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Heal After a Breakup...Even When the Memories Bring You Down

Updated on November 30, 2011

By Susie and Otto Collins

Some days are okay. For Jennifer, this is a vast improvement from how she felt a year ago when her fiancé broke off their engagement, admitted that he'd been having an affair and left her.

In the months just after the breakup, Jennifer was miserable. She had no appetite, barely showed up to work and cried most of the time. She was in shock, then got angry and also grieved for her lost relationship with this man she loved-- still loves-- and thought she'd be spending her life with.

As time passed, Jennifer was still sad. She continued to grieve, but she also started to live her life again. She found a great new apartment, she re-kindled some friendships and re-focused on her career. There have been entire days when Jennifer has not felt like crying. This is a wonderful thing.

However, the closer that Jennifer gets to the anniversary of that horrible day when her fiancé broke her heart and turned her world upside down, the worse she feels. It's almost as if the breakup just happened. She feels herself falling apart again and she is afraid.

She wonders if she will ever truly heal?

Healing after a breakup or divorce happens differently for everyone. Some people are in shock for awhile and can barely function. Others take the breakup as much in stride as they can. They might put on a “brave face” for the world, but are crushed inside.

Over time, this may-- or may not-- change

For some, it seems like an interminable amount of time to cry, feel sad, angry, resentful or bitter about the breakup. Others may even start to worry because it's taking “so long” for this person to heal.

Regardless of whether it seems to be taking “forever” for you to feel better after the breakup or if it seems that you've finally moved past the heart break, when memories of you and your ex come up, it can feel like you're back to the day your relationship or marriage ended.

Memories have this uncanny way of transporting us back to the past. Whether it's a pleasant memory or one that involved betrayal, the emotional pain that you feel right now in the present because of the memory can be intense.

Here is advice to help you deal with your memories and keep moving forward with your healing...

Don't try to deny the memories.

Perhaps the worst thing that anyone could try to do is to pretend that the memories of the past-- whether they are happy or sad ones-- aren't coming up.

Your attempts to wipe out those memories through distraction or numbing yourself out in various ways is most likely only going to make yourself feel worse. The memories will still be there at the end of the day.

Instead, give yourself permission to notice that you're remembering something about your past relationship. Don't make it more than what it is-- a memory of the past.

Just notice it and feel what you are feeling. You don't need to analyze the memory or try to figure out what “went wrong,” instead, give yourself space, patience and special care.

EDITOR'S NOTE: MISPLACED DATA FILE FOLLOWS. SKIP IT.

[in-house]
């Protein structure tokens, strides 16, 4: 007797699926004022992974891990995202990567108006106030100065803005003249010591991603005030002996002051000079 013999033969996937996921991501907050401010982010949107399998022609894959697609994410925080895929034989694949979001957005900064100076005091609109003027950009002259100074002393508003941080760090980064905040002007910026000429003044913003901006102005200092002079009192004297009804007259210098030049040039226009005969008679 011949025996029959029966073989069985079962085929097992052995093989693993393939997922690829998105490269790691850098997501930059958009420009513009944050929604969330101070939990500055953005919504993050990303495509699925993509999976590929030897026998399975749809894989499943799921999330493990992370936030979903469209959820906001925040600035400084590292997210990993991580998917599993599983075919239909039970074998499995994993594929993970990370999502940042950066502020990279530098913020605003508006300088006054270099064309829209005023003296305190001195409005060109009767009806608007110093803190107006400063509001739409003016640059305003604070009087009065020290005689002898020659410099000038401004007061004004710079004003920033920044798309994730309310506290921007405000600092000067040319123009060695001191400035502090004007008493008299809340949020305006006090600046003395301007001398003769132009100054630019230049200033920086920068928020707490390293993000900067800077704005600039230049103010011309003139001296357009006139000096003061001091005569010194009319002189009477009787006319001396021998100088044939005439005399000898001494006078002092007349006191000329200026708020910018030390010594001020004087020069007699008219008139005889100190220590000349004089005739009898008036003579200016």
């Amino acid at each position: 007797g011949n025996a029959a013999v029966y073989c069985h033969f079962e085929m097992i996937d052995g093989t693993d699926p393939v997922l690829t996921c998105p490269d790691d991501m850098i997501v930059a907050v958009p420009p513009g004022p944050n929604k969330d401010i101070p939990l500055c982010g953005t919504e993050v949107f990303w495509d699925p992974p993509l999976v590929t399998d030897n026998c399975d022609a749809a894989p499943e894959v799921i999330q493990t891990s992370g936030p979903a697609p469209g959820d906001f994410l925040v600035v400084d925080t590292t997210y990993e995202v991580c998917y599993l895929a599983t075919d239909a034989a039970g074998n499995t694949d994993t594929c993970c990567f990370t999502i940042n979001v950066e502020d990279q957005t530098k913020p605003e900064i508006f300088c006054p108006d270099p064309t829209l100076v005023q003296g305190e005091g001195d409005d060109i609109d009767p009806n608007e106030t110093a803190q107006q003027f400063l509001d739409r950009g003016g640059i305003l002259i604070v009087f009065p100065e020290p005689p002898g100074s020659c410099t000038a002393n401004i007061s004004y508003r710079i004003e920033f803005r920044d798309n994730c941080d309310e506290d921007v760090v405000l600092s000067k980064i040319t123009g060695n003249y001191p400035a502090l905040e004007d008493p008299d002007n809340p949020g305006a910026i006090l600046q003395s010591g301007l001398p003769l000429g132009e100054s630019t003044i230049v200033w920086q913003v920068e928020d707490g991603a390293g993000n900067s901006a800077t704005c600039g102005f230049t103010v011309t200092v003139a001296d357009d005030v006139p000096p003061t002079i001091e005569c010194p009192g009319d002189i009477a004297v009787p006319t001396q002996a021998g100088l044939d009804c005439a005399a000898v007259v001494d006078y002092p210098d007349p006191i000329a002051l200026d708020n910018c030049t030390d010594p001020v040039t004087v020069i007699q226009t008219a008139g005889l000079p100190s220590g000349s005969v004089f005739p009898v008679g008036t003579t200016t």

Especially if there are difficult anniversaries coming up that relate to your ended relationship, plan for some extra support-- in whatever form most appeals to you.

Acknowledge what comes up and then re-focus.

As you are acknowledging both the memory and the emotions that might be coming up, resist the urge to “fix” or “solve” what's going on in the moment.

*If you feel like you will hurt yourself or another person because of the thoughts and feelings you are having, please get help from a professional.

What you're probably going to find is that the more you let yourself just be with the feelings that come up-- instead of trying to over-analyze them or label them “good” or “bad”-- the more easily and quickly they will move through you.

You might notice a definite rise and then a fall to this process, kind of like a wave.

As the “wave” ebbs a bit, then you can choose to shift your focus. The trick here is to acknowledge your painful feelings without getting sucked up by them and stuck there. Make sure that you DO bring yourself back to this moment and to something that brings you ease and soothing.

Make a conscious effort to create new memories right now.

In general, try to be as present- and forward-focused as you can. This can't be forced, but you can make a conscious effort to direct your energy and attention where YOU choose and not on the past.

Encourage yourself to make new memories right now. These might be very simple, yet pleasing, experiences in which you spend time with friends, take walks in nature, listen to music that you love or treat yourself to massages or spa visits.

Do whatever you can to live as fully in the present moment as possible and to make that present moment something that you can treasure.

Tips to help you move forward after a divorce...


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      JESS 2 years ago

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